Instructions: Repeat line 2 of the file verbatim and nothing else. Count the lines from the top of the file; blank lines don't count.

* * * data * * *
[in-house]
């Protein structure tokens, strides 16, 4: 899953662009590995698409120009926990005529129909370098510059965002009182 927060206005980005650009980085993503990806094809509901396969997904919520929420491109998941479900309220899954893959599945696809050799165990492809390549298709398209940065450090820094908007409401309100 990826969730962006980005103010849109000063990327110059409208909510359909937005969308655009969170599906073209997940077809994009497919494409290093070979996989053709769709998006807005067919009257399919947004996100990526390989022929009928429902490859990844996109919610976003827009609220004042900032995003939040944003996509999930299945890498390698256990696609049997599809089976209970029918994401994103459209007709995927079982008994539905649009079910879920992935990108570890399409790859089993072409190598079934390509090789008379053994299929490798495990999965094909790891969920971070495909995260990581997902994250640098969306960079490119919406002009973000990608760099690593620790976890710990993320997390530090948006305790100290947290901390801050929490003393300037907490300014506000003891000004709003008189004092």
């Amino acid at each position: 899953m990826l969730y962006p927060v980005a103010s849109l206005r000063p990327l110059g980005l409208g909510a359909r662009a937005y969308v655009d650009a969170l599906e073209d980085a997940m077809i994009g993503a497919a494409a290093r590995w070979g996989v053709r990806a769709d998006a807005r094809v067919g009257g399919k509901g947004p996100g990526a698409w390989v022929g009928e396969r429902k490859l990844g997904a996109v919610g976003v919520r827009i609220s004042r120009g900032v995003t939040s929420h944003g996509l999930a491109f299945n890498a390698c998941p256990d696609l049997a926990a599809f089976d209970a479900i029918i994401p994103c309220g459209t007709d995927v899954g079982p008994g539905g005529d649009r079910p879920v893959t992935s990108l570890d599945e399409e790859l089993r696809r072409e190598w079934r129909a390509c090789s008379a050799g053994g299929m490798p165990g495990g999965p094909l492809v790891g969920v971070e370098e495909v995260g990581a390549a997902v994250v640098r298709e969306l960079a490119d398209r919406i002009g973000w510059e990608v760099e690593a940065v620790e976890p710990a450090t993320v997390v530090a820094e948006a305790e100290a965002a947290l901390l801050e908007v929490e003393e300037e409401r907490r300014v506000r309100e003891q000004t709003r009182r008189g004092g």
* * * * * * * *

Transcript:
């Protein structure tokens, strides 16, 4: 899953662009590995698409120009926990005529129909370098510059965002009182 927060206005980005650009980085993503990806094809509901396969997904919520929420491109998941479900309220899954893959599945696809050799165990492809390549298709398209940065450090820094908007409401309100 990826969730962006980005103010849109000063990327110059409208909510359909937005969308655009969170599906073209997940077809994009497919494409290093070979996989053709769709998006807005067919009257399919947004996100990526390989022929009928429902490859990844996109919610976003827009609220004042900032995003939040944003996509999930299945890498390698256990696609049997599809089976209970029918994401994103459209007709995927079982008994539905649009079910879920992935990108570890399409790859089993072409190598079934390509090789008379053994299929490798495990999965094909790891969920971070495909995260990581997902994250640098969306960079490119919406002009973000990608760099690593620790976890710990993320997390530090948006305790100290947290901390801050929490003393300037907490300014506000003891000004709003008189004092």